And So it Ends

by

At least this chapter of the Paris experiment.

I bought the ticket back home to San Francisco today.

What possessed me to wear eyeliner today of all days?

Yesterday?

NO.

Monday?

NO.

No eyeliner in weeks.

Today, eye liner and tears galore.

Lovely.

Hey, Tammy Faye, how are you doing?

I should perhaps not jump to such dramatic conclusions.  The chapter is not finished yet, I still have a month here and the ticket, that I did not pay for (my room-mate put it on his card and I owe him $1033.18 to be paid off before I use the return ticket, if I use the return ticket) is a round trip ticket.

Which means I regroup.

Try again.

This time with papers.

This time with a more concrete plan.

Maybe a job?

Maybe a student Visa.

I am going to apply to NYU’s low residency Paris MFA Creative Writing program for 2014.  I have always wanted an MFA, despite hearing John Ater’s voice in my head, “you don’t need a Masters to write,” I have lusted after one.

I think it’s the idea of having a Masters in something.

Other than self-pity.

I would like to lay that bitch to bed.

I may also apply to the American University of Paris.  Despite not having a Masters program in Creative Writing, they do have some Comparative Literature Masters programs that could be of interest to me.   Should neither of those work out I may also just save up six months of Euros and do the cheapie French school at Campus Langues.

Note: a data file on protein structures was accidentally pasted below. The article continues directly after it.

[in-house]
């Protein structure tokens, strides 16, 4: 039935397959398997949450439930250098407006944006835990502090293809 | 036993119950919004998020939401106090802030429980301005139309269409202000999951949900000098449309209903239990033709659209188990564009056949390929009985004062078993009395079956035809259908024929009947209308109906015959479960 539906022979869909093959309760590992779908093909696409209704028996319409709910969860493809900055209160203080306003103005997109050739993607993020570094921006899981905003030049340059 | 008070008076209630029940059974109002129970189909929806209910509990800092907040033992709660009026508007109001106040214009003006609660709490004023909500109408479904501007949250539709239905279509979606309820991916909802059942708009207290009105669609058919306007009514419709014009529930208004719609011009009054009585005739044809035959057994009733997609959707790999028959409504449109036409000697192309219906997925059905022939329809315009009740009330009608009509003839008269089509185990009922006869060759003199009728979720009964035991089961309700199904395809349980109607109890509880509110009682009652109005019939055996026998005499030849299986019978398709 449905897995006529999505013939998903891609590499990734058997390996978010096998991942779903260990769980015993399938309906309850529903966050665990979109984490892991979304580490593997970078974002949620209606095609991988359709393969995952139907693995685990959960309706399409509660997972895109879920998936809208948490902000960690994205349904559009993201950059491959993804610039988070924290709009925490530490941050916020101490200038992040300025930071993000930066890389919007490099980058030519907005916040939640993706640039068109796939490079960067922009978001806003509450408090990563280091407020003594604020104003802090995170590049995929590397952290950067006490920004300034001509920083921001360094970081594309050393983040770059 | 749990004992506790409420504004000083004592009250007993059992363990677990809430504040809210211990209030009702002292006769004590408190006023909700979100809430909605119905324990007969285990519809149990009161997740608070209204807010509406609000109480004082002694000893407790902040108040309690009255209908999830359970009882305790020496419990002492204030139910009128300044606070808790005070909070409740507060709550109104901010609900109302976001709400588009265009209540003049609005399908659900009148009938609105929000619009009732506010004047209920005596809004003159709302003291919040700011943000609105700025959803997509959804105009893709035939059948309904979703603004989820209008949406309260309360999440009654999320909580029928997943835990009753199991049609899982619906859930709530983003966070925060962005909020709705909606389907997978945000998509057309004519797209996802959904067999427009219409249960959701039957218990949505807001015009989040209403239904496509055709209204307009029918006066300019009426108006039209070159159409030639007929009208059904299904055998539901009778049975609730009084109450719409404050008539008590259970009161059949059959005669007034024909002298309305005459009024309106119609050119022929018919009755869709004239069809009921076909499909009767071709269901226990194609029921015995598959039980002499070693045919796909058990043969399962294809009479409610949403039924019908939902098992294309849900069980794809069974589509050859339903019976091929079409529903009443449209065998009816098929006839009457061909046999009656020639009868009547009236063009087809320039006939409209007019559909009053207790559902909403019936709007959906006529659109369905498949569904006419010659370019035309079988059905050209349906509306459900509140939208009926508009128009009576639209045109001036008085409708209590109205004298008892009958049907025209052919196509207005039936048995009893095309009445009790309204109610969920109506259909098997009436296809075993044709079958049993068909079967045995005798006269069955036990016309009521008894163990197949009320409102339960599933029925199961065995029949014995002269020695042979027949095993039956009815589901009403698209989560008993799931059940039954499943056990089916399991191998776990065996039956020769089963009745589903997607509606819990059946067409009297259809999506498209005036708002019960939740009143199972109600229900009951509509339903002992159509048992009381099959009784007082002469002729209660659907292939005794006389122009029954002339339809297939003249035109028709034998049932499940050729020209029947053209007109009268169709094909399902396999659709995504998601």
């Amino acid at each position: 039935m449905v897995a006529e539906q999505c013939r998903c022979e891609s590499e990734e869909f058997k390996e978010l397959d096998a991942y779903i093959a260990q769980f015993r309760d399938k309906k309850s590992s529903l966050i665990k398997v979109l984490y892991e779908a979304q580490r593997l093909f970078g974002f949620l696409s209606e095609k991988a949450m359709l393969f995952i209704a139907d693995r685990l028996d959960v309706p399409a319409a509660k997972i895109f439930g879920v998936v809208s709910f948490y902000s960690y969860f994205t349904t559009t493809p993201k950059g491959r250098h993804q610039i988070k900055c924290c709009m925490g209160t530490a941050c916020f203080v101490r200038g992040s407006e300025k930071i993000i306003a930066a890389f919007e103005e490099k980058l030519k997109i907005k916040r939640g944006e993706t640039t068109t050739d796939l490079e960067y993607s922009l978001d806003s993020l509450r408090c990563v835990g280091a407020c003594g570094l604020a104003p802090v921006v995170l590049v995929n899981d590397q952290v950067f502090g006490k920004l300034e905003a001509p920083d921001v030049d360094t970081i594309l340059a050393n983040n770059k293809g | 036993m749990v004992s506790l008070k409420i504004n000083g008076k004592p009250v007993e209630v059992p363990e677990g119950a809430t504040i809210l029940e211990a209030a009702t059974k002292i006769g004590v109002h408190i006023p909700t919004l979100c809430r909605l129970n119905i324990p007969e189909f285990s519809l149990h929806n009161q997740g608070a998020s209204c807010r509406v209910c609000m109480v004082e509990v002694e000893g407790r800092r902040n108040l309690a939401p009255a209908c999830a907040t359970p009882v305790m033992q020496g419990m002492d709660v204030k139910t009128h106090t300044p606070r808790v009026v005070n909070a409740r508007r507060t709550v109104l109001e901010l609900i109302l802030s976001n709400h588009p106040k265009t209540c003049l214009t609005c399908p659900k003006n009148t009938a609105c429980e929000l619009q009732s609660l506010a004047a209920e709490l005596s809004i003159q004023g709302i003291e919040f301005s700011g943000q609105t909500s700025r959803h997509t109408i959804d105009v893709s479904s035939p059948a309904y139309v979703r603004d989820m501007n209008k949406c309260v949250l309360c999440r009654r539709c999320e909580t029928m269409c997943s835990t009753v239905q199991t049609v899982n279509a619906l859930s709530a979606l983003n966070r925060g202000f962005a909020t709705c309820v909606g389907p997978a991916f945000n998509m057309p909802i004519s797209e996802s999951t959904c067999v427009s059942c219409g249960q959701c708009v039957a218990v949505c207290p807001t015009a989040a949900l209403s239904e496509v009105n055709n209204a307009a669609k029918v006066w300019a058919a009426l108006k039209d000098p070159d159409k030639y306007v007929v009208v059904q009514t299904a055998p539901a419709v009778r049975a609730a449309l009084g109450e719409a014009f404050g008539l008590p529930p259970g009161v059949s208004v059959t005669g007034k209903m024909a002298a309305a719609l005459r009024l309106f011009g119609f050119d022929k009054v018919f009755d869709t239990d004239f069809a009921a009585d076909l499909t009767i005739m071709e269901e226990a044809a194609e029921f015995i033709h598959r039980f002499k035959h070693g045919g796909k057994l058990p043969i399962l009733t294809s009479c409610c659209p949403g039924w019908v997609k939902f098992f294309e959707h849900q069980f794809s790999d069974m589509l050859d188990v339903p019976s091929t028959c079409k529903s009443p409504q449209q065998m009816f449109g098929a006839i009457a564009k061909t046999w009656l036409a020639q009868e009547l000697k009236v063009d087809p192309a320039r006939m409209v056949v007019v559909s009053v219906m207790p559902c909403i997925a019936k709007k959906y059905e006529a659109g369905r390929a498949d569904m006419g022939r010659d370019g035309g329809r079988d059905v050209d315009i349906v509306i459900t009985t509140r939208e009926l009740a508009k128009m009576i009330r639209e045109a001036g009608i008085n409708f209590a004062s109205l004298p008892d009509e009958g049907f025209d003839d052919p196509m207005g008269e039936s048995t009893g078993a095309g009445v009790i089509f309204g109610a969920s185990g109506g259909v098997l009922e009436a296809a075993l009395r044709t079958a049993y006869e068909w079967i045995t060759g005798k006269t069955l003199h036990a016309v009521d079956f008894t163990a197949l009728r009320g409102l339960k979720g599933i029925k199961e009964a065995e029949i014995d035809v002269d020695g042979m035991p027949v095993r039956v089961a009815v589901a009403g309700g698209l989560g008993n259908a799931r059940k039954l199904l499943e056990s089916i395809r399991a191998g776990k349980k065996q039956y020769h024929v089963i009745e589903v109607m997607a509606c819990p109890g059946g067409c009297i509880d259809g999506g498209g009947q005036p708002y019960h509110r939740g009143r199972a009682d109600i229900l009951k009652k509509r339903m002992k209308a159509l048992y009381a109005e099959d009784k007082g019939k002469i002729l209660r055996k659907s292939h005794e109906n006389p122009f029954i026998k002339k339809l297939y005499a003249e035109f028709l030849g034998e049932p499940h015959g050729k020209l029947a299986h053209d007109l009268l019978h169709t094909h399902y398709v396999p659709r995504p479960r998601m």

For about $750 American I could pay for six months of French classes there, get my student Visa in San Francisco and return in March of 2014, when the ticket is for, giving me nearly eleven months to save up and try again.

The student Visa would allow me to work 20 hours a week above-board and would open a lot of what is called “gray” employment…you work some hours within the prescribed 20 that are vouched for and some that are under the table in cash.

I could also take an ESL certification course and get trained to teach.

There are constantly ads looking for Business English teachers, EMT (English Mother Tongue) teaching positions, nannies, and tutors.

I have lots of options, I am sure.

I cannot see them all right now and I feel rather overwhelmed, like, ok, I have made the decision to return to San Francisco, now what?

Where do I live?

Where do I get the funds to live in said imaginary place?

Where do I work?

I am sure something will happen.

It always does.

I am sure that I will have to ask for help, I always do seem to be unlearning that particular act, the asking for help thing.  I don’t have it together, just out tap dancing in the rain.

At least the light is lasting longer and the weather, though still mercurial and chilly, has the cold frost feel rubbed out of it, the sun is making more and more of an appearance, and I can sense the Spring imminent.

I would love a couple of weeks with some true warmth and sunshine.

It all seems surreal.

Going back to San Francisco.

Then I think, what have I learned, what have I done, was it enough?

I have learned a lot of myself.